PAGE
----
A recent Second District Court of Appeals case dealt with the Former Wife’s use of the Former Husband’s turbo-prop experimental airplane. In McCord v. McCord, the parties entered in to a Martial Settlement Agreement that stated “the wife shall be entitled to use the Husband’s airplane for up to four hours per month for 24 consecutive months and he shall cooperate fully, and she shall be responsible for showing her appreciation to the Pilot thereof; any time not used in any moth by the Wife shall be waived. The Husband will pay the fuel, pilot’s fee, and expenses.”
After the divorce, the Wife went to use the plane and found out that only the Former Husband could be the pilot. The Federal Aviation Administration had decreed that due to the experimental nature of the airplane, only the Former Husband could was allowed to pilot it, and he refused to do so for her use. The Former Wife moved the trial court for an order enforcing the settlement agreement. The trial court ordered the Former Husband to pilot the plane, and the appeal ensued.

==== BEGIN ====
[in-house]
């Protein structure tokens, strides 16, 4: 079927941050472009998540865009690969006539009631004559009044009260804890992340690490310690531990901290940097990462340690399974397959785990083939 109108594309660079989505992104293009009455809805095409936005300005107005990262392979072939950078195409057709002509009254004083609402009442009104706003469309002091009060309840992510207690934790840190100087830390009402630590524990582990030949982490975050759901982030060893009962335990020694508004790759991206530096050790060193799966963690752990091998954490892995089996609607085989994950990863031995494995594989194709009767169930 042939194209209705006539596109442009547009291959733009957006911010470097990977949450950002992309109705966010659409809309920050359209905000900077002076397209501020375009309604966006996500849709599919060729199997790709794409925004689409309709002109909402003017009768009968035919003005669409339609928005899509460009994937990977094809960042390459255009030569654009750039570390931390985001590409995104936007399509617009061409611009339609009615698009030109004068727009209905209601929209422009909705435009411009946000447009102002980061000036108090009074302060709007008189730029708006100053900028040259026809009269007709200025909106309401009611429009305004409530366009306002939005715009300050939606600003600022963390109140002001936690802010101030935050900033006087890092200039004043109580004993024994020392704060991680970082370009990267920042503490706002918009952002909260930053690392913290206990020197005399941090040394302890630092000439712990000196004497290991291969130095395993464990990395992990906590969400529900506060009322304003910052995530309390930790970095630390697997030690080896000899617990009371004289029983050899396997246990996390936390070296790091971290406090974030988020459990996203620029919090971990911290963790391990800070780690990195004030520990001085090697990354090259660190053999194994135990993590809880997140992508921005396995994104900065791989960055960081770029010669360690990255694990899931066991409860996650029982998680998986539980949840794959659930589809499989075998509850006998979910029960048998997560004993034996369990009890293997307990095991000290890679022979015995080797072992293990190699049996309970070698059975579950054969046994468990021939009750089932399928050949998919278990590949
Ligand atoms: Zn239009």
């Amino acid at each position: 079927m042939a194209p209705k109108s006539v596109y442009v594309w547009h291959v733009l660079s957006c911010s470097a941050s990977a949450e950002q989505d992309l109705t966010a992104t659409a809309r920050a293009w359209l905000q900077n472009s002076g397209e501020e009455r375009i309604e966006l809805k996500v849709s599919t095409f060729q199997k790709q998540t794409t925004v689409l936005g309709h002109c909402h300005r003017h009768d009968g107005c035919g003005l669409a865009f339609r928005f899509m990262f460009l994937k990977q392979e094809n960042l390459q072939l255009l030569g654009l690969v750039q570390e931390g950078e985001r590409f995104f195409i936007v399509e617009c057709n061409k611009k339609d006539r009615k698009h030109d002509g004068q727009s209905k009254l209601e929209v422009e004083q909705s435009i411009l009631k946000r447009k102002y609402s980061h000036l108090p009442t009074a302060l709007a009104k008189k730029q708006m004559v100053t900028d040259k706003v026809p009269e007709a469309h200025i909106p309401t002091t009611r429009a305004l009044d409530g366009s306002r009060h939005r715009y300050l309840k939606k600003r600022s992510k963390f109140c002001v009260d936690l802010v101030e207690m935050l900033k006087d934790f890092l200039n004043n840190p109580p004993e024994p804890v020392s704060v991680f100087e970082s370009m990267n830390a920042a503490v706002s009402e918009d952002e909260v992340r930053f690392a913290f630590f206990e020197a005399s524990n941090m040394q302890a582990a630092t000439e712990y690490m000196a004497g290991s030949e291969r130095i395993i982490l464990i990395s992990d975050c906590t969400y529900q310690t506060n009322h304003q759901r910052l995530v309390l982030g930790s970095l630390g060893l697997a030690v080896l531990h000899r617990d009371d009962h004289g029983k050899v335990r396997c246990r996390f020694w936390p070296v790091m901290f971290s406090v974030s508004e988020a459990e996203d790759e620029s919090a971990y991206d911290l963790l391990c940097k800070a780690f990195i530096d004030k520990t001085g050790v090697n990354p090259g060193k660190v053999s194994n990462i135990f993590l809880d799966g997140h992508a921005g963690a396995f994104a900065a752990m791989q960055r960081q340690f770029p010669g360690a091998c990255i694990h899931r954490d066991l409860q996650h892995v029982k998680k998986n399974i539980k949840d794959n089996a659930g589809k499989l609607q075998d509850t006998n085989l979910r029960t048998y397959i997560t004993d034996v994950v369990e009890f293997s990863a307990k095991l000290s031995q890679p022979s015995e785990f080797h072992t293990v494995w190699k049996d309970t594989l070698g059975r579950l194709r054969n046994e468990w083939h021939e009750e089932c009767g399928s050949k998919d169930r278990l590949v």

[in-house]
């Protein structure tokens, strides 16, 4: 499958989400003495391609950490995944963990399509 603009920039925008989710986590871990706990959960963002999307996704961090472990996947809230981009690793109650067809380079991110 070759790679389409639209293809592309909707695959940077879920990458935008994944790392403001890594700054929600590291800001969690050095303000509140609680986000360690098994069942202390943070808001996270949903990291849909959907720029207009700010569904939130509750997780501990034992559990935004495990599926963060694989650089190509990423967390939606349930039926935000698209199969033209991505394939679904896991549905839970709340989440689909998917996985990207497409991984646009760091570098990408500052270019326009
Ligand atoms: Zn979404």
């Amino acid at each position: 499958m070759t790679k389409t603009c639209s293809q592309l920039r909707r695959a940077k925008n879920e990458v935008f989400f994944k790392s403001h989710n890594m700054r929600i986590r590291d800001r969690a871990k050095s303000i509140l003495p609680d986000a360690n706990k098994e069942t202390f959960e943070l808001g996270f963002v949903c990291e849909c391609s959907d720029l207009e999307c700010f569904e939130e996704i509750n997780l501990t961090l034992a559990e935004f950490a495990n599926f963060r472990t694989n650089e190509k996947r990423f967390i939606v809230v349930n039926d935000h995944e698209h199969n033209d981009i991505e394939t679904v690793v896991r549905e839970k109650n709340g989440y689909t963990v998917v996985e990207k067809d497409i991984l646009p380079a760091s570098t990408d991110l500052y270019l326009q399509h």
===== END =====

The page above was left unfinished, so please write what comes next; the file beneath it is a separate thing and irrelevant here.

The appellate court held that nowhere in the language did the parties agree that the Former Husband was to be the pilot. The appellate court reasoned that the language of the agreement refers twice to the airplane’s operator and in both instances it does so generically. It requires the Former Wife to bear the responsibility for demonstrating “her appreciation to the Pilot” and that the Former Husband will pay the “pilots’ fee”. The court stated that the parties had an opportunity to negotiate for and to require the Former Husband to be either the primary or default pilot, but the contractual language establishes that this was not done.
This case, while very unique, demonstrates the importance of language in a settlement agreement. It is important that the language of your agreement be clear and unambiguous. That it states with specificity the actual agreement between the parties. It is important that your agreements be drafted and reviewed by an expert family law attorney, otherwise you may be left with an agreement that is not enforceable in a court of law.